The State Legislature passed a bill on Friday that promises to guarantee the “strongest tenant protections in history,” a day before rent regulation laws expire.
Gov. Andrew Cuomo signed the bill into law Friday afternoon. “I’m confident the measure passed today is the strongest possible set of reforms that the Legislature was able to pass and are a major step forward for tenants across New York,” the governor said in a statement.
Lawmakers had reached a deal on Tuesday on a number of reforms to the current laws, which affect about one million regulated apartments in New York City, and repackaged them into one bill dubbed the Housing Stability and Tenant Protection Act of 2019.
“For too long, power has been tilted in favor of landlords and these measures finally restore equity and extends protections to tenants across the state,” Senate Majority Leader Andrea Stewart-Cousins and Assembly Speaker Carl Heastie said in a joint statement Tuesday night.
Housing advocates and tenants have been pushing lawmakers for years to eliminate a number of landlord-friendly policies that have led to higher rents and fewer rent-stabilized apartments across the state.
Landlords and building owners protested the reforms, arguing some of the proposals would force them to stop investing in building improvements and, in some cases, force them to sell their buildings.
Here’s a look at the reforms included in the new rent regulation laws, which took effect immediately.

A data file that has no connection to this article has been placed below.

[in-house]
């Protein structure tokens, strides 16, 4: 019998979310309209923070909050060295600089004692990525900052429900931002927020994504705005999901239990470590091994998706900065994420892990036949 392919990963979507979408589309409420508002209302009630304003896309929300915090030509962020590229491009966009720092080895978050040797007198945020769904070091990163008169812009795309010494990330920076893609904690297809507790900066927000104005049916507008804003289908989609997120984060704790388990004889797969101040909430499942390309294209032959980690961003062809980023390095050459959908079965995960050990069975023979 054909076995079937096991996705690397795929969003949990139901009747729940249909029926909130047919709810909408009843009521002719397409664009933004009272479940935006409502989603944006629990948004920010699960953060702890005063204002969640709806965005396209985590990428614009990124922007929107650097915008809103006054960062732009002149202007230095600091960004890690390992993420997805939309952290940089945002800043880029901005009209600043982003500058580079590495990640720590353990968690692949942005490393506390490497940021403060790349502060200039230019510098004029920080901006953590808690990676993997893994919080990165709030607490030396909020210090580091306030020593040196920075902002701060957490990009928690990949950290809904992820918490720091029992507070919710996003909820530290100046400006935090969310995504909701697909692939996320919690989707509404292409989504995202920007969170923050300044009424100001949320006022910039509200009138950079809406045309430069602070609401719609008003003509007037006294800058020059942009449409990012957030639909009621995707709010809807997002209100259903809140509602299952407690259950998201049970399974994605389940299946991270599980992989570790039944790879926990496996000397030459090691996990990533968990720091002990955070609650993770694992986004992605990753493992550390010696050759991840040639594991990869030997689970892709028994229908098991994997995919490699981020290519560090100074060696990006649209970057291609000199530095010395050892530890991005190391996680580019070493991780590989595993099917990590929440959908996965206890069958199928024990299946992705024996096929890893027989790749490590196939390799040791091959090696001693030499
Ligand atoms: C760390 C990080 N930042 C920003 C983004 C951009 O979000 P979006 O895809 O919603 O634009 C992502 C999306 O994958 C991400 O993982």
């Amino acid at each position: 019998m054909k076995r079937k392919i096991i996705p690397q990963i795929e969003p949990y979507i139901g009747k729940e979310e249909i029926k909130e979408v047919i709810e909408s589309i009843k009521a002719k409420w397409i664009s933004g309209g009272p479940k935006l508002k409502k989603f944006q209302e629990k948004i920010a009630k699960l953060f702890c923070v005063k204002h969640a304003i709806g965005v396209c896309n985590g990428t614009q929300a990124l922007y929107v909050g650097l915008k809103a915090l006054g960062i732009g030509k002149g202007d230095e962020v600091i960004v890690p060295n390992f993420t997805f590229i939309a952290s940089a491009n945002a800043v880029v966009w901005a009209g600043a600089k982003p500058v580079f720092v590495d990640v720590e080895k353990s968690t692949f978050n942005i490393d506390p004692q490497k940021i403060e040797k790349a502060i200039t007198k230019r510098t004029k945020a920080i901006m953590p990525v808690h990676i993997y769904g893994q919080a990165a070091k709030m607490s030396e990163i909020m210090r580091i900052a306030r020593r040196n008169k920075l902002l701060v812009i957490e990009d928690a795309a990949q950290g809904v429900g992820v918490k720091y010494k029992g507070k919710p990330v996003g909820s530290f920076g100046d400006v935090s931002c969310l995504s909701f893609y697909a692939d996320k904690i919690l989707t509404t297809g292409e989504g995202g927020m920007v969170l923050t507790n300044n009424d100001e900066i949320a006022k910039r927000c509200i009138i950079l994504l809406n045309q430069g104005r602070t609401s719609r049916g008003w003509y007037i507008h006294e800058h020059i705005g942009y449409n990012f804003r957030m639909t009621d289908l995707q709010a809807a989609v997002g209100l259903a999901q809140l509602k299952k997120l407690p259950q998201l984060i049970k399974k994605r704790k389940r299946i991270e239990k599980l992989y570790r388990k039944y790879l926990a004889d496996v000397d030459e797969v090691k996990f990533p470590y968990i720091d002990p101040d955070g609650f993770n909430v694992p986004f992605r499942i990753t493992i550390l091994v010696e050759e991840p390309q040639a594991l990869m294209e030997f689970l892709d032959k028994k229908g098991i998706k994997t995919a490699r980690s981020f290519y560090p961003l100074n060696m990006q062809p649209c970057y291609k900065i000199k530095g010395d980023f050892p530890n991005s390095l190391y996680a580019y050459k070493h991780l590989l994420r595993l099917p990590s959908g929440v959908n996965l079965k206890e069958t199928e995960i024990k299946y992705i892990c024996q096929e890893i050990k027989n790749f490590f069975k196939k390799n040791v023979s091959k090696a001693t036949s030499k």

Extend rent regulations and make them permanent
Rent regulations will be extended and they won’t expire like they have every four to eight years for decades.
Repeal vacancy decontrol and high-income deregulation
Vacancy decontrol, or when a unit is removed from rent-stabilization because the monthly price hits a certain threshold, currently $2,774.76, and it becomes vacant, will be repealed. High-income deregulation, when a unit is removed from rent-stabilization because the tenant’s income is $200,000 or higher for two consecutive years, also will be repealed.
More than 300,000 rent-stabilized apartments have become market-rate in New York City and surrounding counties since vacancy decontrol was enacted in 1994, according to lawmakers.
Repeal the vacancy bonus and the longevity bonus
The vacancy bonus, which allows property owners to raise rents as much as 20 percent when a unit becomes vacant, and the longevity bonus, which allows rents to be raised by additional amounts based on the time since the last vacancy, will be repealed.
Make preferential rent the base rent at lease renewals
If an owner has given a tenant a unit at a “preferential rent,” a price below the legal regulated rent, he or she will no longer be able to raise the rent to the full legal limit at a lease renewal. When the tenant leaves, the owner can charge up to the full legal rent, as long as the tenant did not leave because of the owner’s failure to maintain the unit.
In 2017, more than 251,000 rent-stabilized homes had preferential rents, according to the state Division of Housing and Community Renewal.
Reform rent increases for Major Capital Improvements (MCIs)
The annual increase that landlords will be allowed to charge tenants for major capital improvements, or buildingwide upgrades, will be lowered from 6 percent to 2 percent in New York City and from 15 percent to 2 percent in other counties. The MCI increases also will be eliminated after 30 years, instead of being permanent.
Additionally, the rules on what spending may qualify for MCI increases will be tightened.
Reform rent increases for Individual Apartment Improvements (IAIs)